Outrigger accident costs £20,000
A company director has been ordered to pay £20,000 following the death of his best friend after an aerial lift toppled over in Manchester city centre in 2007.
John Taylor, 65, admitted failing to ensure the safety of his long-serving employee Ian Gutteridge, 56, when they used the platform to reach the top of the Prince Albert monument in Albert Square. They were fitting a neon necklace to the 140-year-old statue.
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The tragedy was the result of the machine, an old Simon Topper, being operated in an ‘inherently unstable’ manner, when it toppled. Gutteridge, had deliberately disabled an outrigger interlock which would have prevented the machine operating in order to get the machine closer in to the monument. He had also ignored a safety instruction to restrict the outreach.
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Albert Square the night of the accident
Gutteridge and a photographer who had been with him, crashed to the ground, both hitting their heads on the floor. Freelance photographer Jonathan Keenan, escaped with injuries to his head, back and shoulder, but Gutteridge, who had not been wearing a safety helmet, died from critical head and chest injuries.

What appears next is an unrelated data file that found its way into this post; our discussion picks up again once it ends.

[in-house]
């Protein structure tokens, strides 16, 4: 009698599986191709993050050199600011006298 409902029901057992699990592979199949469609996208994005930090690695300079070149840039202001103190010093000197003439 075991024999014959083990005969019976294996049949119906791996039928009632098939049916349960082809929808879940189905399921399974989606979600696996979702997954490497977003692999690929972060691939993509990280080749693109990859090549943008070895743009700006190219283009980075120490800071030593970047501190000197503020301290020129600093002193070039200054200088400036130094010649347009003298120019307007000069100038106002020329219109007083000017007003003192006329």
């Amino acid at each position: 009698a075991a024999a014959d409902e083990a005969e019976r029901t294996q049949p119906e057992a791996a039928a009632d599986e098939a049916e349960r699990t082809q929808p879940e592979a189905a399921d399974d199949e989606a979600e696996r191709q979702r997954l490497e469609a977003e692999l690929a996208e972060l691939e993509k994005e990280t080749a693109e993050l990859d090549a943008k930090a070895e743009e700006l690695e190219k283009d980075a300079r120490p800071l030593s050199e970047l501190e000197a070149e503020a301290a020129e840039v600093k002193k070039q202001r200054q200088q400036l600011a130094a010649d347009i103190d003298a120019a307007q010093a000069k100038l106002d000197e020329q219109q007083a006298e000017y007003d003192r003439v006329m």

Manchester's Minshull Street Crown Court was told that Gutteridge's actions in over-riding the safety mechanism had been known to his boss and best friend, Taylor who had been with him at the time and should have stopped him operating the machine while it was unsafe.
Taylor, a director of Old Trafford-based Taylor Electronics (Manchester) Ltd, pleaded guilty to a breach of the Health and Safety at Work Act, and was fined £2,000 for failing to ensure the safety of his employee.
The company, which has premises on Chester Road, Old Trafford, was fined £10,000 and ordered to pay £8000 towards costs after also submitting a guilty plea.
Taylor was told however that the fines were substantially lower than would normally be imposed for a case in which a death had occurred, because of the exceptional nature of the circumstances.
Judge Peter Lakin told him: "I accept that this accident was not deliberate. It was an isolated, one-off event, arising from an error of judgement, and your failure to be more assertive."
The Judge, who had been told that Gutteridge had been an irreplaceable employee of the firm for 35 years and best friend of its director for even longer, told him: "I have no doubt that this has had a profound effect on you and your whole family."
David McLachlan, prosecuting on behalf of the Health and Safety Executive, said the accident happened on April 4 2007 when Taylor Electronics had been employed to fit the necklace to promote a jewellery exhibition at Manchester Town Hall.
He said Gutteridge accompanied by Taylor had already made two ascents in the lift to install the neon decoration. Gutteridge then went up a third time with the photographer who wanted to take pictures of the newly adorned statue.
On this occasion however, instead of the basket simply rising vertically, it was moved sideways to allow the photographer a better view, which caused the unit to become unbalanced. Taylor had specifically warned against this.
Mike Calcutt, principal inspector with the HSE, said after the hearing: "It is absolutely crucial that others learn from this tragedy and use equipment in the way it is meant to be used, and that company directors recognised their responsibility in ensuring that health and safety instructions are rigorously complied with."